Chapter 9 Key Terms
The top layer of soil that has most nutrients and humus, most fully evolved layer dark in color and has minerals grains, decaying leaves, roots, insects, and worms.
The layer of soil that is often called subsoil that usually consists of clay and other particles.
The continuous mass of solid rock that makes up Earth's crust.
Beneath B horizon, contains weathered parent material.
The smallest type of soil particles that have the capacity to absorb and hold water.
Plowing furrows sideways across a hillside to help prevent formation of rills and guillies.
Process of changing what is planted in a field from year to year in order to restore soil nutrients.
The process by which formerly fertile lands become increasingly arid, unproductive, and desert-like.
Term used to describe the central and southern Great Plains in the 1930s when the region sustained a period of drought and dust storms.
Very little humus. Minerals leached from rainwater and minerals already in the soil that resist leaching. Below A above B.
Strip cropping, planting bands of different crops across a hillside.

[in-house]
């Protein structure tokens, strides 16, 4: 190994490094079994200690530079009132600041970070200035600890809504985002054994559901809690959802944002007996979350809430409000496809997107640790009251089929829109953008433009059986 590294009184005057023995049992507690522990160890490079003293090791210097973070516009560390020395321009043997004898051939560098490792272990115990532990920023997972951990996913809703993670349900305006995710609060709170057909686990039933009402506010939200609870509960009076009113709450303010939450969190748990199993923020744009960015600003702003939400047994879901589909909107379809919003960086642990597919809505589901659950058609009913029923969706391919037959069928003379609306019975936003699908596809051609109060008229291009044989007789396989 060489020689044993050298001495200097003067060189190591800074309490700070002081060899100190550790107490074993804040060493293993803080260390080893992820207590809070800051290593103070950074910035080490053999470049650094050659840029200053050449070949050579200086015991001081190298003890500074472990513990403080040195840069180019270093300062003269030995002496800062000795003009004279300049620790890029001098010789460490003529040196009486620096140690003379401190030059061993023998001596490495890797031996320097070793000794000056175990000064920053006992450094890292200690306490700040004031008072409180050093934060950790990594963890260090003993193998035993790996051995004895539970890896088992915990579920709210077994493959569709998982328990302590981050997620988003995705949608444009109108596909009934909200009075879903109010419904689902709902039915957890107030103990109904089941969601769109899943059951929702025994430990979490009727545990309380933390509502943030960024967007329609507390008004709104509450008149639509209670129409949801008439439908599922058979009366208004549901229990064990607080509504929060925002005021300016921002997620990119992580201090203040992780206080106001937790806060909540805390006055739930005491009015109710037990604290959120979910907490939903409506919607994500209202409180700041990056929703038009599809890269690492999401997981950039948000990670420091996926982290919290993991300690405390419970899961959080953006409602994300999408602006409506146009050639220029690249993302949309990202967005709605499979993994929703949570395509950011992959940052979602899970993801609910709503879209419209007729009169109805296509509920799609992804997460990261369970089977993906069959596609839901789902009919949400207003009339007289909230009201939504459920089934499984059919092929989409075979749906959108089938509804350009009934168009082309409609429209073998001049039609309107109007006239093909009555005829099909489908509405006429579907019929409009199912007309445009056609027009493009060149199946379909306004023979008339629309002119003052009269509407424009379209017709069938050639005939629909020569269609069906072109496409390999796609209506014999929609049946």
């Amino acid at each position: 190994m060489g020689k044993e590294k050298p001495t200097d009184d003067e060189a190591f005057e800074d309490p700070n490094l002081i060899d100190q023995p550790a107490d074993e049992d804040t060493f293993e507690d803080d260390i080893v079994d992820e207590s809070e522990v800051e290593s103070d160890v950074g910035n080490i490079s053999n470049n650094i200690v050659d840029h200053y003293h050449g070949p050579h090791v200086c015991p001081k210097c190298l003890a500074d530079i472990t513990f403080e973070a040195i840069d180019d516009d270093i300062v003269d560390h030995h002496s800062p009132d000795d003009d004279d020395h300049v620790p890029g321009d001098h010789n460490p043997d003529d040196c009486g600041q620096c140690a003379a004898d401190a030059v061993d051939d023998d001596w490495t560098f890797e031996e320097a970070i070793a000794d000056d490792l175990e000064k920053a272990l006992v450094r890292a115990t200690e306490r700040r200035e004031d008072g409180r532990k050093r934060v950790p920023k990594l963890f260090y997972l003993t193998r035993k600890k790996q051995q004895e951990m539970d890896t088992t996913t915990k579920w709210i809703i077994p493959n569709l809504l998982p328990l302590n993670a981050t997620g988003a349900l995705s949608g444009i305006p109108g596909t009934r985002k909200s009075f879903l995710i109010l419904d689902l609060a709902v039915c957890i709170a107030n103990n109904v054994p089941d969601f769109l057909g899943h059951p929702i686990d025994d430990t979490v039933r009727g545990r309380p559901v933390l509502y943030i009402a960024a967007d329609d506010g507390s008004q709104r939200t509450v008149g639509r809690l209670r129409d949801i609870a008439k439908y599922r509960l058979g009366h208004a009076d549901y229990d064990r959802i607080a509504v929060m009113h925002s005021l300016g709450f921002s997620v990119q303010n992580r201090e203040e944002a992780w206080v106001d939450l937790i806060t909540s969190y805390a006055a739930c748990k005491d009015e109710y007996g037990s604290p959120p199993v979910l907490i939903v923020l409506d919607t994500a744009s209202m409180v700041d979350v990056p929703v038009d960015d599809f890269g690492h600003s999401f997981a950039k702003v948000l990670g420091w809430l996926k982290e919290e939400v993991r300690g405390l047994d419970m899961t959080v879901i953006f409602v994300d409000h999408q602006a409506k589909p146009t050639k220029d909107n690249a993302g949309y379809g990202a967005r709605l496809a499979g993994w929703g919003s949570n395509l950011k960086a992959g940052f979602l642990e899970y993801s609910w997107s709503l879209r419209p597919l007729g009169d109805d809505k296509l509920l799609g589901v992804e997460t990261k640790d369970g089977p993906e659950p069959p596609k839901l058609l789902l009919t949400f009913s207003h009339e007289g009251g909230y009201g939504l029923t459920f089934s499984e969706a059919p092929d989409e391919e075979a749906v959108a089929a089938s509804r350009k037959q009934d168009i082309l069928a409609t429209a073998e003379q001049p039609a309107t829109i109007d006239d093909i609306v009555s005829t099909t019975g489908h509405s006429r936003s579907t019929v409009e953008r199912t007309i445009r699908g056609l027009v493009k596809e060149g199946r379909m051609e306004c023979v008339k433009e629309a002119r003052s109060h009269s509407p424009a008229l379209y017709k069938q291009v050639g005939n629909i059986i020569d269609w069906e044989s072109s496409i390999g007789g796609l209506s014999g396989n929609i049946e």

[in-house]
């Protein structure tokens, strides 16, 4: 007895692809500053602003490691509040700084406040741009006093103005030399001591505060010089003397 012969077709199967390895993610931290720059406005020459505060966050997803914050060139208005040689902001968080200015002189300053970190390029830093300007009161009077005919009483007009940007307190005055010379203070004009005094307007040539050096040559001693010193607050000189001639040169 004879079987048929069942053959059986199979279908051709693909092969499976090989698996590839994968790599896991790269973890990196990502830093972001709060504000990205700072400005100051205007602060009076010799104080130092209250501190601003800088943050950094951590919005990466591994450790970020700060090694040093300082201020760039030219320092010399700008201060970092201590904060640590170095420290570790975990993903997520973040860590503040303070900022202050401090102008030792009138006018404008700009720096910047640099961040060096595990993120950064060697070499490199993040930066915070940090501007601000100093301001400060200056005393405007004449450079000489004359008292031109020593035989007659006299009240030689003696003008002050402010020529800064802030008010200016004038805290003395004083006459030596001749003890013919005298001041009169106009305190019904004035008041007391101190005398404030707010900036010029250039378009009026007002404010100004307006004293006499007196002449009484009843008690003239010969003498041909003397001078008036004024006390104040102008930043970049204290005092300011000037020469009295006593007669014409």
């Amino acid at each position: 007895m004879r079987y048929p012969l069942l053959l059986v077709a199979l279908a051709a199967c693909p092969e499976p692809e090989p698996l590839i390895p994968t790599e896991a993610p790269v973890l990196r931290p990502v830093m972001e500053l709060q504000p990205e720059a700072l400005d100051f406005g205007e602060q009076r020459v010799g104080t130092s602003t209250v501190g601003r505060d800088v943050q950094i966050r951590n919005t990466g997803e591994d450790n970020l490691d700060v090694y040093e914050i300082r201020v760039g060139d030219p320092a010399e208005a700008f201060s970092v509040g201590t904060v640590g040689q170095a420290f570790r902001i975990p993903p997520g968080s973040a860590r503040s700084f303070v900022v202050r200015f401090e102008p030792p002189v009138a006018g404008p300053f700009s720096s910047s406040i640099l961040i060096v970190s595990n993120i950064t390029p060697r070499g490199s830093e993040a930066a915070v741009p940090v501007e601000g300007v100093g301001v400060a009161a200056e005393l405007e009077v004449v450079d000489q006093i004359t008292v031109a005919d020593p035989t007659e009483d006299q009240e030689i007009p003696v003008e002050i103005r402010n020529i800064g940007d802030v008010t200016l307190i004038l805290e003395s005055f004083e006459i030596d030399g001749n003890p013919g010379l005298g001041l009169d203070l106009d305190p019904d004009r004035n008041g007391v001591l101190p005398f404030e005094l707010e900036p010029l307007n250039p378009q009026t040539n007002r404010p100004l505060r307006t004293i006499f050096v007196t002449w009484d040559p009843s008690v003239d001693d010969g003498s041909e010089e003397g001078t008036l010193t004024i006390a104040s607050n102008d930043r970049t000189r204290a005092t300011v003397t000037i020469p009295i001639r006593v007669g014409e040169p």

The removal of soluble substances from rock, ore, or layers of soil due to the passing of water.
A type of topsoil that is rich in minerals and has lots of humus.
The agricultural practice of producing or growing one single crop over a wide area.
Materials found in nature that are used by living things.
A group that helps the conservation of resources and farmland.
No Till Agriculture
The process of not plowing land and using herbicides to prevent some types of weeds from surfacing.
The uppermost horizon of soil, primarily made up of organic material and humus.
Inorganic material base from which soil is formed.
The bedrock that lies below all of the other layers of soil.
When small traces of salt in freshwater irrigation builds up in arid climates, rendering the land worthless.
Small particles of various minerals and broken rocks, the result of weathering and erosion.
Row of trees that protects farm from wind.
A mixture of tiny bits of soil and rock carried and deposited by a river.
The sequence of soil horizons from the surface down to the underlying bedrock.
Stepped ridges carved into hillsides help retain water and reduce erosion.
The breaking down of rocks and other materials on the Earth's surface.